Located just southwest of Winterset in Madison County, a 350-acre state park holds natural and historic treasures.
Come along with Notes on Iowa as we explore Pammel State Park.
Home to Iowa’s only auto tunnel, named for the “Father of Iowa Conservation” Louis Pammel, and representative of the overarching history of public lands in Iowa, Pammel State Park’s history stretches back into the geologic past. A 140 foot tall ridge known as the Devil’s Backbone and comprised on Bethany Falls Member, Swope Formation, Pennsylvania Period limestone dominates the park, and prior to a 1930 renaming locals referred to the area as the Devil’s Backbone.
During Iowa’s earliest American settlement, local man John Harmon and his sons started digging a millrace tunnel through the Devil’s Backbone at the narrowest point in 1856. The tunnel took three years to construct and helped in the operation of the flour and sawmill until 1904.
As the Iowa Conservation Commission started identifying potential parklands throughout the state, the scenic area southwest of Winterset stood out. The picturesque parcel along the Middle River came under state control through a purchases taking place over 1923 and 1924. Development followed as prisoners from Anamosa State Penitentiary arrived and worked to enlarge the tunnel, construct roads, and build a peeled log lodge characteristic of 1920s Iowa State Park development. During 1924 a group of 100 members of the Des Moines Garden Club ventured to the park to assist in planting and maintenance of plant life under the direction of Louis Pammel. Workers also constructed the iconic Middle River Ford within the parks bounds during the early era of development. By early July of 1930, the park stood ready for the public and a dedication ceremony followed with an estimated 2,000 attendees.
Upon dedication of the park and induction in the Iowa State Park system, officials changed the name to avoid confusion with eastern Iowa’s Backbone State Park while honoring Iowa State botanist Louis Pammel. In the story of Iowa’s state parks, Louis Pammel stands out for his role in assessing lands and guiding the Iowa State Board of Conservation from its creation until 1927. Championed as “the most valuable single influence” on Iowa’s conservation during his life at his 1931 funeral, the visionary Pammel towers in the history of Iowa’s state parks.
Although developed during the 1920s, Pammel State Park also saw improvement with the arrival of 187 Civilian Conservation Corps workers during the 1930s. The group, composed entirely of World War I veterans, built the iconic stone entrance portals and constructed the Backbone Shelter of local sourced limestone and timber.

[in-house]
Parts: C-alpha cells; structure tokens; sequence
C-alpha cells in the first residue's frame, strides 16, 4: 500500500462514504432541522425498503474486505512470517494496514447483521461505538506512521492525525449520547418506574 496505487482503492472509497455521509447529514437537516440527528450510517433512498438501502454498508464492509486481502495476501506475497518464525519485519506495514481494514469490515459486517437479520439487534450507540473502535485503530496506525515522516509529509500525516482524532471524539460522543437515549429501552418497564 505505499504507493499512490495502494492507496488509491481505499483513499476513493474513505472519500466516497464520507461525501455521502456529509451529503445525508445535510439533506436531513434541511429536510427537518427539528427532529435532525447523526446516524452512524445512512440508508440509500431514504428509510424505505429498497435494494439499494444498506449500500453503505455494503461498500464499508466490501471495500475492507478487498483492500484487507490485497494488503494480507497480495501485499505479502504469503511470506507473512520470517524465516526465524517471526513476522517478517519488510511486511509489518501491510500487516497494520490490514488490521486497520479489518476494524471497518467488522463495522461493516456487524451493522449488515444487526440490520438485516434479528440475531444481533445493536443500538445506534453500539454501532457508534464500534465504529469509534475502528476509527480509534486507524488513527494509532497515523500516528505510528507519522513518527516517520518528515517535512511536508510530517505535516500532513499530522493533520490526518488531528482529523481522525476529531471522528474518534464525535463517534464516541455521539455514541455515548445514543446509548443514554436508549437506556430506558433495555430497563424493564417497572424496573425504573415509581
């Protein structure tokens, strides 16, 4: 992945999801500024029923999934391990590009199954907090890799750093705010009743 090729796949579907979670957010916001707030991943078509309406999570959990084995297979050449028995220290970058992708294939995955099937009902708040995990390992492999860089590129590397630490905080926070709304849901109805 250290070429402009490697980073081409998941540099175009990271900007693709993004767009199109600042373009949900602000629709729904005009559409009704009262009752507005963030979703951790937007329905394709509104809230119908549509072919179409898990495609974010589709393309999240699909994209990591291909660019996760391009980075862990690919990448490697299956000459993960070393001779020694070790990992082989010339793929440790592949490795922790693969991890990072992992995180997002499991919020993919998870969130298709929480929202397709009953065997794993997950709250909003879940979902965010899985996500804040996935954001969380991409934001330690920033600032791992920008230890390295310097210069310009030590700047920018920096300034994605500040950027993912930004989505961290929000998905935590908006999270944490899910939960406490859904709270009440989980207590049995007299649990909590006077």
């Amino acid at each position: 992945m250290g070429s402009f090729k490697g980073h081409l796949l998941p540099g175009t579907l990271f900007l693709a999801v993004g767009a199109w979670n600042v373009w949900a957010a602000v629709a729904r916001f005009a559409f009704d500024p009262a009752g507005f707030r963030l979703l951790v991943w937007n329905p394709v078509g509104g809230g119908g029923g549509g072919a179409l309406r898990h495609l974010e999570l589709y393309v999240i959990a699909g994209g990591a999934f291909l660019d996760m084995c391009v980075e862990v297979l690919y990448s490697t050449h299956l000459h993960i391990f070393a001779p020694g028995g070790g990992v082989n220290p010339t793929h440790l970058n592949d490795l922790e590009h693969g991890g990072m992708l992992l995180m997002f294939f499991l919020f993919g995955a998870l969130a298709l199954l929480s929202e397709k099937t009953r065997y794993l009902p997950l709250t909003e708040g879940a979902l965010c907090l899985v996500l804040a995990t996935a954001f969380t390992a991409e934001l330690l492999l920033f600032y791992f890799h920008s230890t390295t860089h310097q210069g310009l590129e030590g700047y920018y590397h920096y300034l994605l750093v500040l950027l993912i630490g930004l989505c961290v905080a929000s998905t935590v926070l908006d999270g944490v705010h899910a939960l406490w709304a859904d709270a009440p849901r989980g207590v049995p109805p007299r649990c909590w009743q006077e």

Throughout the mid-20th century, newspapers abound with accounts of idyllic picnics in the park, accounts of automobiles stalled on the ford, and joyous family reunions in the shelters. Over the years, the park grew to embody not just the legacy of its namesake put also Louis Pammel’s vision for conservation in the state of Iowa.
In 1958, significant flooding severely damaged the tunnel in the park, and the state allotted $25,000 in emergency funds to make repairs. During 1962, the state dedicated a marker featuring an original stone burr from the Backbone Mill placed on the original location near the tunnel. The state also spent $17,000 during the 1960s to reconstruct the popular ford on Middle River. Other projects during the era improved camping opportunities and amenities within the park. In 1980, coring samples taken on Oak trees within the park dated some specimens back to the year 1614.
In 1988, the state started to explore a transfer of the site to the Madison County Conservation Board. Also during that year, the Iowa Annual Conference of the United Methodist Church donated a 60 acre parcel adjacent to the park to the Madison County Foundation for Environmental Education featuring a church building which was converted into a nature center. The following year, during May of 1989, the state announced the Madison County Board of Conservation would take over responsibility of maintenance at the park. Unlike many other transfers of the 1980s and 1990s to county control, the transition at Pammel did not result from poor maintenance or other problems. Instead, locals felt better equipped to handle the preservation and conservation of one of Iowa’s most notable state parks.
Today, Pammel State Park offers visitors a variety of opportunities to enjoy the outdoors in Madison County. Nearly five miles of trails wind through the park, and a new conservation center pairs with the former chapel nature center to offer educational opportunities. Catfishing proves popular with anglers in the deep pool below the ford, and traditional, yurt, and cabin camping offer a variety of options for visitors hoping to spend the night.
Next time you find yourself looking to get out and enjoy Iowa’s public lands, consider a stop at Pammel State Park. A truly stunning representation of Iowa’s natural beauty and a testament to the necessity of maintaining opportunities to get outdoors for all Iowans, Pammel State Park shines as a must visit for all people hoping to see Iowa Slowly.
Thanks for coming along with notes on Iowa to explore Pammel State Park.
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I hope I’ll see you out there!